ISSUES.

1. Is Section 95-1711 of the Revised Codes of Montana, 1947, constitutional in light of the double jeopardy provisions of the Fifth Amendment to the United States Constitution and the Montana Constitution?

2. Assuming that the United States Supreme Court were to hold that jeopardy attaches in state proceedings when the jury is sworn, does the doctrine of "manifest necessity" require that a further trial be held as to petitioners Bretz and Cline?

 
DISCUSSION. 
A. Application of Fifth Amendment to the States.

There is no doubt that the double jeopardy prohibition contained in the Fifth Amendment to the United States Constitution applies to the States. Benton v. Maryland, 395 U.S. 784, 89 S. Ct. 2056, 23 L. Ed. 2d 707 (1969). The Court in Benton stated:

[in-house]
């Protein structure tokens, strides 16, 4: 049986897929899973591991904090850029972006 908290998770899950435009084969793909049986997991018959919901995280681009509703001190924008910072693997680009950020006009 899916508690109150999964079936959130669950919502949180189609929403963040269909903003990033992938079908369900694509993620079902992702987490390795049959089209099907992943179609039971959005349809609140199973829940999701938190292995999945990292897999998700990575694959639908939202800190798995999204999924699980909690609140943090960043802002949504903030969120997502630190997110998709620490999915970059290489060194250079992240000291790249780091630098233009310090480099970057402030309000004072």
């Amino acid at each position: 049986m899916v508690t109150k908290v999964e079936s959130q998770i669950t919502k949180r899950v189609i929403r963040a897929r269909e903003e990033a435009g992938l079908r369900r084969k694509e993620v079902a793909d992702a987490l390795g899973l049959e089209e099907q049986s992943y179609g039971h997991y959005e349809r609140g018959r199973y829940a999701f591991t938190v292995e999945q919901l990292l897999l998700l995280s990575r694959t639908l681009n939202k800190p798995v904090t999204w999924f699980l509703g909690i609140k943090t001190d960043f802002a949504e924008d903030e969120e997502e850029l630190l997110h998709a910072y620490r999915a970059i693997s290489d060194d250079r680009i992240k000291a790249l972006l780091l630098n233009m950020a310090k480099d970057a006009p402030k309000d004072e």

"In 1937, this Court decided the landmark case of Palko v. Connecticut, 302 U.S. 319, 58 S. Ct. 149, 82 L. Ed. 288. Palko, although indicted for first-degree murder, had been convicted of murder in the second degree after a jury trial in a Connecticut state court. The State appealed and won a new trial. Palko argued that the Fourteenth Amendment incorporated, as against the States, the Fifth Amendment requirement that no person `be subject for the same offense to be twice put in jeopardy of life or limb.' The Court disagreed. Federal double jeopardy standards were not *432 applicable against the States. Only when a kind of jeopardy subjected a defendant to `a hardship so acute and shocking that our polity will not endure it,' id. at 328, 58 S.Ct. [149], at 153, did the Fourteenth Amendment apply. The order for a new trial was affirmed. In subsequent appeals from state courts, the Court continued to apply this lesser Palko standard. See, e. g., Brock v. North Carolina, 344 U.S. 424, 73 S. Ct. 349, 97 L. Ed. 456 (1953).